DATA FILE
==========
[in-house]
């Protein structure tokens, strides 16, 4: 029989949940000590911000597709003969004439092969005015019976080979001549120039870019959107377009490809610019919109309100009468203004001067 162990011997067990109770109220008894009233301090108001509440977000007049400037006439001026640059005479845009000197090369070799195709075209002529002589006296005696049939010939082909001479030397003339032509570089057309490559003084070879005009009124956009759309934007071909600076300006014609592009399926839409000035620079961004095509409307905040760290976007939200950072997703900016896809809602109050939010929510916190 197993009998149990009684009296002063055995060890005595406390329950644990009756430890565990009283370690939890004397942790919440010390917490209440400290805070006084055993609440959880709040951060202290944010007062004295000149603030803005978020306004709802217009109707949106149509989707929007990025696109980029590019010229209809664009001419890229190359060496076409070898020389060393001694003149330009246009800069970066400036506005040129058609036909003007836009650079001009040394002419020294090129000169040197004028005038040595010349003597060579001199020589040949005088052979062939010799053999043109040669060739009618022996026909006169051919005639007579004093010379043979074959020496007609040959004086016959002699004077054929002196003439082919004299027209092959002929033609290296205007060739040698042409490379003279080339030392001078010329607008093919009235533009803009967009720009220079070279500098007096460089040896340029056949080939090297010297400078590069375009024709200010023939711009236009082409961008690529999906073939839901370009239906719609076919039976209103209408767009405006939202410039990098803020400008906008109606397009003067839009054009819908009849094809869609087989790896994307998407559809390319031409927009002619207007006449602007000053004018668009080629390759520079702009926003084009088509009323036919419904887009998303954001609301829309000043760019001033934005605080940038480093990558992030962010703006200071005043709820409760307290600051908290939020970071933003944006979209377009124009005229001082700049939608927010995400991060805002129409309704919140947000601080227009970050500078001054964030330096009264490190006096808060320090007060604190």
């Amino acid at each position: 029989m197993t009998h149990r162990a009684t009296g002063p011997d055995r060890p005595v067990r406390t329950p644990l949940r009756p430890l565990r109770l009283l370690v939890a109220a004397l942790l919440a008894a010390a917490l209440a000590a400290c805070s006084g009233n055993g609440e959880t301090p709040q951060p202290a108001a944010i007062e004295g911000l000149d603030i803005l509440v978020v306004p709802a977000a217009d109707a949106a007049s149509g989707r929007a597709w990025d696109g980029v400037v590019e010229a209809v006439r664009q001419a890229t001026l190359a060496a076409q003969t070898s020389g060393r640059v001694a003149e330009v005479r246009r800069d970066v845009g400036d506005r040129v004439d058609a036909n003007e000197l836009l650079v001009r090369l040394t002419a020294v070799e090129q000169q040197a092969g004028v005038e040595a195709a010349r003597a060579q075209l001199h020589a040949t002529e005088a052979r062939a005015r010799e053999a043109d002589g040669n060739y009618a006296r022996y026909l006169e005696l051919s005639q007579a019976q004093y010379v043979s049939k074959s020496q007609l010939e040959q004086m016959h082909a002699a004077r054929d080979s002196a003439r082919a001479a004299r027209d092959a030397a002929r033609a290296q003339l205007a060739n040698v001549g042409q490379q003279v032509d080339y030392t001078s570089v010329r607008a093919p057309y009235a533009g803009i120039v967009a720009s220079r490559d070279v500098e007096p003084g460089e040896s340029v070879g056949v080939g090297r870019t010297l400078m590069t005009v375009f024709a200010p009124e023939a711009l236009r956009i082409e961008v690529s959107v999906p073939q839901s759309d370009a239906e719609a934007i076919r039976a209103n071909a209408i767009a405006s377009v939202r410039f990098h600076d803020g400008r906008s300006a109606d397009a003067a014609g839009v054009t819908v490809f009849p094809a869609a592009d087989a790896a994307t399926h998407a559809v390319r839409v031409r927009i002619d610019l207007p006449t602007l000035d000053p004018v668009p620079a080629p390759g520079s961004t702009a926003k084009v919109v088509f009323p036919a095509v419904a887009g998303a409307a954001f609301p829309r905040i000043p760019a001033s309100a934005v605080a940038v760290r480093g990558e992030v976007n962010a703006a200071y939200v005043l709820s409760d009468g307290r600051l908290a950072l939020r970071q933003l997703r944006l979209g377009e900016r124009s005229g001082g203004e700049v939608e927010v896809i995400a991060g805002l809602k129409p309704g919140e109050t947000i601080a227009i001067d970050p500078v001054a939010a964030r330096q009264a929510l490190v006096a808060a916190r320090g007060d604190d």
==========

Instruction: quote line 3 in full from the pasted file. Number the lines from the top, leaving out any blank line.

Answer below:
């Amino acid at each position: 029989m197993t009998h149990r162990a009684t009296g002063p011997d055995r060890p005595v067990r406390t329950p644990l949940r009756p430890l565990r109770l009283l370690v939890a109220a004397l942790l919440a008894a010390a917490l209440a000590a400290c805070s006084g009233n055993g609440e959880t301090p709040q951060p202290a108001a944010i007062e004295g911000l000149d603030i803005l509440v978020v306004p709802a977000a217009d109707a949106a007049s149509g989707r929007a597709w990025d696109g980029v400037v590019e010229a209809v006439r664009q001419a890229t001026l190359a060496a076409q003969t070898s020389g060393r640059v001694a003149e330009v005479r246009r800069d970066v845009g400036d506005r040129v004439d058609a036909n003007e000197l836009l650079v001009r090369l040394t002419a020294v070799e090129q000169q040197a092969g004028v005038e040595a195709a010349r003597a060579q075209l001199h020589a040949t002529e005088a052979r062939a005015r010799e053999a043109d002589g040669n060739y009618a006296r022996y026909l006169e005696l051919s005639q007579a019976q004093y010379v043979s049939k074959s020496q007609l010939e040959q004086m016959h082909a002699a004077r054929d080979s002196a003439r082919a001479a004299r027209d092959a030397a002929r033609a290296q003339l205007a060739n040698v001549g042409q490379q003279v032509d080339y030392t001078s570089v010329r607008a093919p057309y009235a533009g803009i120039v967009a720009s220079r490559d070279v500098e007096p003084g460089e040896s340029v070879g056949v080939g090297r870019t010297l400078m590069t005009v375009f024709a200010p009124e023939a711009l236009r956009i082409e961008v690529s959107v999906p073939q839901s759309d370009a239906e719609a934007i076919r039976a209103n071909a209408i767009a405006s377009v939202r410039f990098h600076d803020g400008r906008s300006a109606d397009a003067a014609g839009v054009t819908v490809f009849p094809a869609a592009d087989a790896a994307t399926h998407a559809v390319r839409v031409r927009i002619d610019l207007p006449t602007l000035d000053p004018v668009p620079a080629p390759g520079s961004t702009a926003k084009v919109v088509f009323p036919a095509v419904a887009g998303a409307a954001f609301p829309r905040i000043p760019a001033s309100a934005v605080a940038v760290r480093g990558e992030v976007n962010a703006a200071y939200v005043l709820s409760d009468g307290r600051l908290a950072l939020r970071q933003l997703r944006l979209g377009e900016r124009s005229g001082g203004e700049v939608e927010v896809i995400a991060g805002l809602k129409p309704g919140e109050t947000i601080a227009i001067d970050p500078v001054a939010a964030r330096q009264a929510l490190v006096a808060a916190r320090g007060d604190d």